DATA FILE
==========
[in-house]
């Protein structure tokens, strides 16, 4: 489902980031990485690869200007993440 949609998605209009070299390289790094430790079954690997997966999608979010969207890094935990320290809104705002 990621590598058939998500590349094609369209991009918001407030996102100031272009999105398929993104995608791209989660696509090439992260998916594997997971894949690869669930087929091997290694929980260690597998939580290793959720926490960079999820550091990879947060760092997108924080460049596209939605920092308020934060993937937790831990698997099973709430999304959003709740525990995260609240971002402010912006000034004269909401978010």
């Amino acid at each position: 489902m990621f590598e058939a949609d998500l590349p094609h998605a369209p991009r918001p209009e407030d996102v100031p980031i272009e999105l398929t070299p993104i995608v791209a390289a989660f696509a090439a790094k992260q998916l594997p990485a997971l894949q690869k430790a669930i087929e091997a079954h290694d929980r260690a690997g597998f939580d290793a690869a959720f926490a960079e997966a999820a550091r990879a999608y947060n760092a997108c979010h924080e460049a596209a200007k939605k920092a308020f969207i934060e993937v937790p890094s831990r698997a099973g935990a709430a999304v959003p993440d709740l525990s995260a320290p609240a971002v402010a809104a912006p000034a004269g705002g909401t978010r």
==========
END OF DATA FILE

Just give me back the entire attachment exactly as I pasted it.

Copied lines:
[in-house]
């Protein structure tokens, strides 16, 4: 489902980031990485690869200007993440 949609998605209009070299390289790094430790079954690997997966999608979010969207890094935990320290809104705002 990621590598058939998500590349094609369209991009918001407030996102100031272009999105398929993104995608791209989660696509090439992260998916594997997971894949690869669930087929091997290694929980260690597998939580290793959720926490960079999820550091990879947060760092997108924080460049596209939605920092308020934060993937937790831990698997099973709430999304959003709740525990995260609240971002402010912006000034004269909401978010």
């Amino acid at each position: 489902m990621f590598e058939a949609d998500l590349p094609h998605a369209p991009r918001p209009e407030d996102v100031p980031i272009e999105l398929t070299p993104i995608v791209a390289a989660f696509a090439a790094k992260q998916l594997p990485a997971l894949q690869k430790a669930i087929e091997a079954h290694d929980r260690a690997g597998f939580d290793a690869a959720f926490a960079e997966a999820a550091r990879a999608y947060n760092a997108c979010h924080e460049a596209a200007k939605k920092a308020f969207i934060e993937v937790p890094s831990r698997a099973g935990a709430a999304v959003p993440d709740l525990s995260a320290p609240a971002v402010a809104a912006p000034a004269g705002g909401t978010r």